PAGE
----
On another chain of islands, part of a national park, we camped for a while.  We would wake up, snorkel, cook a lunch of ramen noodles on my diesel stove, snorkel some more, read, sleep in the hammock, and perhaps drink warm beer.  A park-run restaurant was a last-resort when we ran out of food, it was overpriced and just plain nasty.  Here we saw large packs of native red-faced macaques swinging through the canopy over our head, and much more wildlife.  I narrowly avoided a moray eel while snorkeling in some shallow sandy water, the same bit of water where we saw at least a dozen baby leopard sharks.  Here we crossed paths with a tour guide who, although we weren’t one of his clients, took us out on his boat for snorkel trips and stayed up late with us drinking cheap beer.  He had connections with the kitchen staff at the restaurant, hauling out cases of beer and huge blocks of ice (worth their weight in gold on the island) after the restaurant shut.  Inevitably he would also bring these pitchers and icebergs with him on the daytime snorkeling trips, passing around the cold and flat beer until we all had our fill.

One moment that I’ll never forget this trip was our discovery of the glowing phosphorescence in the bay around us.  Nobody told us about this.  Jennifer and I were sitting out on the pier looking at the stars on a moonless night after dinner.  Soon the generators from our bungalow turned off (there is no power on the island, only a few generators that run for about 2 hours each night). As it got darker my eyes adjusted, and like a desert sky the stars exploded into our view.  I chucked a small rock into the water and suddenly I’m looking at another field of stars dancing below me.  I walked down the steps and put my hands in the water, startled by the swirling galaxy I created.  I’ve seen phosphorescence only once before in the Puget Sound on a camping trip, however it was faint and nothing like this.  Quickly I ran up the cliffs to our bungalow and grabbed my snorkel and mask.  After a little hesitation imagining stinging jellyfish and sharks just under the black water, I jumped in.  My world exploded in dazzling blue-green light, and as I kicked and paddled the swirling galaxy enveloped me.  For at least an hour we played around like children in the midst of discovery.  Finally after my skin pruned up and sleepiness started overcoming me, I crawled out like a primordial beast, phosphorescence still clinging to my dripping skin like iridescent freckles.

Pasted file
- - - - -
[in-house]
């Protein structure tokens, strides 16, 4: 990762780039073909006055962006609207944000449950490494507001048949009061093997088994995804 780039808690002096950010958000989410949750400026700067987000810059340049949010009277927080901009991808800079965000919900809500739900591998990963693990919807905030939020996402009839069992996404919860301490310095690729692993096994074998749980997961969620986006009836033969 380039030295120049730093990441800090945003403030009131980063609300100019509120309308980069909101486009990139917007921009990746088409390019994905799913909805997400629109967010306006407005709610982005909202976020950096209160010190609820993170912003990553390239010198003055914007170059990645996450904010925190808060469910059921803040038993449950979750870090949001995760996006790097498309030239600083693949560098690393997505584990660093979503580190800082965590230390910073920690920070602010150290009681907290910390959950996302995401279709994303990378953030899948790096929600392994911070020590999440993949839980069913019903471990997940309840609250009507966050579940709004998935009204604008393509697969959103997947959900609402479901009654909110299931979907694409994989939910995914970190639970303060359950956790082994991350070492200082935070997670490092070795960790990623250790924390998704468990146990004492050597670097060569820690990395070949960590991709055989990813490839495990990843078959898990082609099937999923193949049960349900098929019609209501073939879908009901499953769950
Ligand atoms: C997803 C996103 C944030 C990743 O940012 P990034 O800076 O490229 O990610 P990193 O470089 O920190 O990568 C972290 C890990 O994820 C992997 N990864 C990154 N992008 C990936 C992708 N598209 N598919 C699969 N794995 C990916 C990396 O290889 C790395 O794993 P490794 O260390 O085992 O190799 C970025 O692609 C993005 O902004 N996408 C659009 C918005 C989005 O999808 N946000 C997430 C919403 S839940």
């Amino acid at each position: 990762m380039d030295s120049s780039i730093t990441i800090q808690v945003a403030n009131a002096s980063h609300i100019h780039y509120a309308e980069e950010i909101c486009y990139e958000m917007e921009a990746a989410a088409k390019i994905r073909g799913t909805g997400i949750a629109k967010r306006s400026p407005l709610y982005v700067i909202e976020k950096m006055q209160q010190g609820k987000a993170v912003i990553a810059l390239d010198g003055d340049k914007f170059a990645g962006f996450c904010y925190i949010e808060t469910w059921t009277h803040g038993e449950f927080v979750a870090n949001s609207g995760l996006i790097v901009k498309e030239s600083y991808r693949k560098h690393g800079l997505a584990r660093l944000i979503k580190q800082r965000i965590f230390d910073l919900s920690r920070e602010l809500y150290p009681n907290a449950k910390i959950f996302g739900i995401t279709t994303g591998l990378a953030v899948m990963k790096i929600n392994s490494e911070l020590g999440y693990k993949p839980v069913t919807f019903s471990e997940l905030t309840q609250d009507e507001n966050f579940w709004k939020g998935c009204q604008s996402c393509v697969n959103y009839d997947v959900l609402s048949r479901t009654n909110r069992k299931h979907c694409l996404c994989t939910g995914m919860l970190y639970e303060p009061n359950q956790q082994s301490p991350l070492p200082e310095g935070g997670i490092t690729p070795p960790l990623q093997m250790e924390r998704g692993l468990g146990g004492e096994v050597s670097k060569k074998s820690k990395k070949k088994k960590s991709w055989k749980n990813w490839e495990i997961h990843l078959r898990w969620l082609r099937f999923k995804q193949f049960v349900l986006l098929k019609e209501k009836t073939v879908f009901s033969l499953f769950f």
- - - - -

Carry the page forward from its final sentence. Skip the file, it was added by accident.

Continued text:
It was hard to adjust back to the pace of our working life after this trip.  Thankfully our students keep us smiling and remind me again of a child’s wonder and excitement, just as we felt swimming in our swirling galaxy.